After a false start, for Marange-Zimunya Community Share Ownership Trust (CSOT), can the $5 million payment received from the Zimbabwe Diamond Consolidated (ZCDC) herald a new beginning for local economic and social development hinged on diamond mining activities?
This is particularly so, considering that that revenue from Marange has been a toxic issue — the alleged missing $15 billion and dummy $50 million cheque for Marange Zimunya COST.
Compellingly, a thorough examination of this latest development is a necessity to enhance better transparency and accountability in the management of mineral to bring into public limelight emerging opportunities and risks to enhance accountability.
By extending $5 million to Marange-Zimunya CSOT, ZCDC follows the footsteps of other large-scale miners especially in the platinum sector like Zimplats and Unki Mine who gave $10 million to CSOTs in their localities.
That said, a year before the 2013 harmonised elections, a $50 million dummy check was handed to Marange-Zimunya CSOT which proved to be fool’s gold in the end. Unless, $5 million paid to Marange-Zimunya reflects in the organisation’s bank account, the past has taught us not to count our chicks before they are hatched.
It is important to state that the softening of indigenisation laws has resulted in platinum and diamond sectors being the only ones to comply with 51 percent indigenous equity requirement.
Ideally, ZCDC, a Government-owned entity, should have taken lead to cede 10 percent shares to Marange-Zimunya CSOT.
As a player and regulator, Government should lead by example on commitment to indigenisation. Perhaps this would have been a good sign that Government is keen to compel diamond and platinum mining entities to cede 10 percent shares to CSOTs in their districts.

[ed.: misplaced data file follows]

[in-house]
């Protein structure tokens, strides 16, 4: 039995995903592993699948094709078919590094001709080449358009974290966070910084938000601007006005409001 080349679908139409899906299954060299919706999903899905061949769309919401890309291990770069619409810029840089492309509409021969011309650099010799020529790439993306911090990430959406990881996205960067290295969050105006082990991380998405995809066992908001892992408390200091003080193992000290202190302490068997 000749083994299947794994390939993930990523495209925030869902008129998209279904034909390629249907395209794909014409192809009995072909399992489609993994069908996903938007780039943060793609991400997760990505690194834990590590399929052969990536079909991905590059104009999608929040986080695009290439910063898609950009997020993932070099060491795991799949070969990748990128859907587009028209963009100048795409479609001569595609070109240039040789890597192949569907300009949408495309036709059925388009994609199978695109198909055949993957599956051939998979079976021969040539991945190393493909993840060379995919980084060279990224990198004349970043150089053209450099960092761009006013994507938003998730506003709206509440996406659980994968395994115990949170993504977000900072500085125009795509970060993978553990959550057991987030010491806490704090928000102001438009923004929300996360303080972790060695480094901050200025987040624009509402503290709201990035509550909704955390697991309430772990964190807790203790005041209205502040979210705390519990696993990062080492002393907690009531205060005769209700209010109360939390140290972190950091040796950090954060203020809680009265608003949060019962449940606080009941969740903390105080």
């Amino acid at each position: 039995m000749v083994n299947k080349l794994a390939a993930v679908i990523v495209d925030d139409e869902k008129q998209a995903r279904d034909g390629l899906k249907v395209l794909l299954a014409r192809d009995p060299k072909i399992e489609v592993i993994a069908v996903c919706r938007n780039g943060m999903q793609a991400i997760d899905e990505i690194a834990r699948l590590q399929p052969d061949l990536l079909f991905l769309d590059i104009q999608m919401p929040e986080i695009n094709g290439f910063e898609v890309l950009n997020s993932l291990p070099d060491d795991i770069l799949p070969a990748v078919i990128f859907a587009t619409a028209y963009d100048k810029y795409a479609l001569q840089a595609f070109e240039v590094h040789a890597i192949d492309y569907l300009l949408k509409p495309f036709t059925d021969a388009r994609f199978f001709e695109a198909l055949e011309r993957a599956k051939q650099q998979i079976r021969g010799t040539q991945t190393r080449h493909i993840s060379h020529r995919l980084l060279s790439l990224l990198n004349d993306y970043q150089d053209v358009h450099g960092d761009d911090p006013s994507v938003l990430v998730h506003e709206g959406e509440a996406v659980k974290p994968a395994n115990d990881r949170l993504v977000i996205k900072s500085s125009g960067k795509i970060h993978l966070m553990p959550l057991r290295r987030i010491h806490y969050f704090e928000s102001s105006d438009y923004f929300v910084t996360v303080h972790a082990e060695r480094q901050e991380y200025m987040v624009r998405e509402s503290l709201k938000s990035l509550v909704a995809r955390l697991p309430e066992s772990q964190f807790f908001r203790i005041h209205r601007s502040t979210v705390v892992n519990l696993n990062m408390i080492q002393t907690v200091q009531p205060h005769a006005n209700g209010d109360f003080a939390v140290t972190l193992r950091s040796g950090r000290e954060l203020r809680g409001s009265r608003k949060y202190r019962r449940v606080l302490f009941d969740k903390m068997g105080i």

Without shares, Marange-Zimunya CSOT will not be legally entitled to a share of profit generated by ZCDC. In the end, future payments if any to the CSOT will be voluntary and unpredictable.
Clarity is needed if the $5 million payment to Marange-Zimunya CSOT was an advance dividend, a dividend or donation. The fact that ZCDC’s audited financial statements are not publicly available, is a cause of concern. It is difficult to pick if ZCDC paid the $5 million out of its profits and whether the community received a fair share, 10 percent of ZCDC’s profits.
It is important for Marange-Zimunya CSOT to complement local development plans for Mutare Rural District Council (RDC). This will create synergies and manage the risk of CSOT expenditure being linked with political campaigns.
Also, ZCDC should disclose how much local taxes the entity is paying to Mutare RDC to enhance local economic and social development. There is a risk that ZCDC may not be paying a fair share of local taxes to Mutare RDC and at the same time investing in public relations activities by paying Marange-Zimunya CSOT.
Beyond the $5 million payment made to Marange-Zimunya CSOT, it is important for ZCDC and Government to consider allocating claims for alluvial diamond mining.
This is important because alluvial diamond mining is no longer economically viable for large-scale mining, it makes sense to follow the African Mining Vision aspiration of promoting coexistence between artisanal and small-scale miners and large-scale miners.
Zimbabwe can take a leaf from South Africa which has recently allocated mining claims to artisanal miners, the so called “zama zamas” which were operating illegally. If this is done, conflicts between ZCDC and illegal gold miners which are affecting peace in Marange will be managed sustainably.
Marange diamond mining impacts are not limited to Marange and Zimunya areas. There is need to ensure that communities in Chimanimani and Buhera, who bear the brunt of mining impacts like pollution of Save and Odzi rivers should not be left out on community benefit schemes from ZCDC.